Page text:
Democrats          28%

Independents   41%

Meaning …. It will require some serious motivation to excite those 41% of independents enough to get them to the polls and convince them to vote for a democratic candidate.

We have all, myself included, been so focused on convincing Trump supporters to ‘see the light’, to abandon their love of Trump, that we have ignored the rest. Only about 36% support Trump, and it is apparent that short of a dramatic event that affects them on a personal level, they are not likely to back down.  We can no longer waste valuable resources on the 36% to the exclusion of all others, for those resources are needed to promote strong, viable candidates in the House and Senate elections next year.

Political analyst Steve Phillips wrote a relevant article for the New York Times last month that I encourage you to read.  A few of his key points:

“The Democratic Party is at risk of repeating the billion-dollar blunder that helped create its devastating losses of 2016. With its obsessive focus on wooing voters who supported Donald Trump, it is neglecting the cornerstone of its coalition and failing to take the steps necessary to win back the House of Representatives and state houses in 2018.

In spring 2016, when the progressive independent expenditure groups first outlined their plans for $200 million in spending, they did not allocate any money at all for mobilizing black voters (some money was slotted for radio and digital advertising aimed at blacks, but none for hiring human beings to get out the vote).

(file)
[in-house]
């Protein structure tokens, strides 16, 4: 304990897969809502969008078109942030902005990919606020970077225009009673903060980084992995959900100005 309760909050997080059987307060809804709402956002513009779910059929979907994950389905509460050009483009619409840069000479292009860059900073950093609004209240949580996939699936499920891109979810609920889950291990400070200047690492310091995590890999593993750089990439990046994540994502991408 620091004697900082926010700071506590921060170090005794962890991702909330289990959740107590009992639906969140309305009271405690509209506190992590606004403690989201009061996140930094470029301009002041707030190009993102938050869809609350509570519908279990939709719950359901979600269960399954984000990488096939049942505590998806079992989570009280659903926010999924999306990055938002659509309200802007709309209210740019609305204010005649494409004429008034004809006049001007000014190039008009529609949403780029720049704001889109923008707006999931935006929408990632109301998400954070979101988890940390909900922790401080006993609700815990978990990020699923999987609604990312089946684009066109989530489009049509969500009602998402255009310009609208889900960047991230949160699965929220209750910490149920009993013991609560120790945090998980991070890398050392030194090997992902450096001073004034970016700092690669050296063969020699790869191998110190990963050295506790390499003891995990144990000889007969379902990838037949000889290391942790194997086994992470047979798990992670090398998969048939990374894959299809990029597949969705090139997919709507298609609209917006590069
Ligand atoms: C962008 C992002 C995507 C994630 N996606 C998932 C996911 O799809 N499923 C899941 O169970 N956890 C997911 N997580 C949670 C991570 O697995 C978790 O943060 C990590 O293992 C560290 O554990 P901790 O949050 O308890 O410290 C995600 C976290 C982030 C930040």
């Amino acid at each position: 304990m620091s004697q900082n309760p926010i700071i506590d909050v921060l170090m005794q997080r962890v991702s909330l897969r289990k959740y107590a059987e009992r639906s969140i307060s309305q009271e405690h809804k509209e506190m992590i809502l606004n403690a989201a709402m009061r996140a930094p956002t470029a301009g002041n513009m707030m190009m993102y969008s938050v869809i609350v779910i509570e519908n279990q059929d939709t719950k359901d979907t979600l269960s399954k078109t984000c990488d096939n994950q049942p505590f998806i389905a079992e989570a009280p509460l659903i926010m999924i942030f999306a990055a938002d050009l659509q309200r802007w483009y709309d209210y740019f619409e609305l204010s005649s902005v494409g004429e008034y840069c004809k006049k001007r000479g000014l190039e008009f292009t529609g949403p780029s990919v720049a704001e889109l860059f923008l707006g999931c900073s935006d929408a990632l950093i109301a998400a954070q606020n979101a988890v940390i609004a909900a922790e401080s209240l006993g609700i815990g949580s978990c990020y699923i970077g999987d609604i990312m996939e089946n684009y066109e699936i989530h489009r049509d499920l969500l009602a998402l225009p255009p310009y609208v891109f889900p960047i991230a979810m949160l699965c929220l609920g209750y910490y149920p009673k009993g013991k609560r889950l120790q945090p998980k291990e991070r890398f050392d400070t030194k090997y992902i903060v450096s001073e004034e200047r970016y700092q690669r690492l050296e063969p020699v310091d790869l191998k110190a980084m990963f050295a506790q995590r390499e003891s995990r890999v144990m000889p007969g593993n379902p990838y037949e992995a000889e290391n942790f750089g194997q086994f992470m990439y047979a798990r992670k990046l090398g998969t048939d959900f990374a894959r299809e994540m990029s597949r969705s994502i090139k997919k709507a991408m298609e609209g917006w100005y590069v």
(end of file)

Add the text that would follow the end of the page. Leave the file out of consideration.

Predictably, African-American turnout plummeted. According to new census data, 59.6 percent of eligible black voters cast ballots last year, down from the 66 percent who voted in 2012.

The Democratic Party’s fixation on pursuing those who voted for Mr. Trump is a fool’s errand because it’s trying to fix the wrong problem.”

In June, Bernie Sanders also wrote an OpEd for the New York Times, titled How Democrats Can Stop Losing Elections.  This piece definitely warrants a closer look.  The first paragraph is an eye-opener:

sanders“In 2016, the Democratic Party lost the presidency to possibly the least popular candidate in American history. In recent years, Democrats have also lost the Senate and House to right-wing Republicans whose extremist agenda is far removed from where most Americans are politically. Republicans now control almost two-thirds of governor’s offices and have gained about 1,000 seats in state legislatures in the past nine years. In 24 states, Democrats have almost no political influence at all.[emphasis added]

Mid-term elections typically do not generate the same level of voter enthusiasm that presidential elections do.  According to Sanders, “We already have among the lowest voter turnout of any major country on earth. Democrats will not win if the 2018 midterm election turnout resembles the unbelievably low 36.7 percent of eligible voters who cast ballots in 2014.”

election-2018.jpgGranted, it is early days yet, with the 2018 mid-term elections just over 14 months away.  But in this day of nearly endless campaigns, it is not too early to start igniting the fires of enthusiasm.  While we cannot set aside our arguments against the Trumpian regime currently in office, and we must continue to speak out against the policies that go against what we believe is right and just, we must also make clear not only what we don’t want, but what we DO stand for, as well.  And we must somehow motivate and inspire every eligible voter to realize that their vote DOES count, that they CAN make a difference.

The Democratic National Party needs to do its part by stating clear, reasonable goals and investing in viable candidates.  The 2018 elections are our next best hope for reclaiming a truly bi-partisan Congress, a legislative body that can actually legislate, rather than spend their days bickering and feuding. The purpose of the legislative branch of the U.S. government is to make law that is in the best interest of the nation and its people, to provide ‘checks and balances’ to the power of the presidency.  Its purpose is not what we have seen for the past seven months.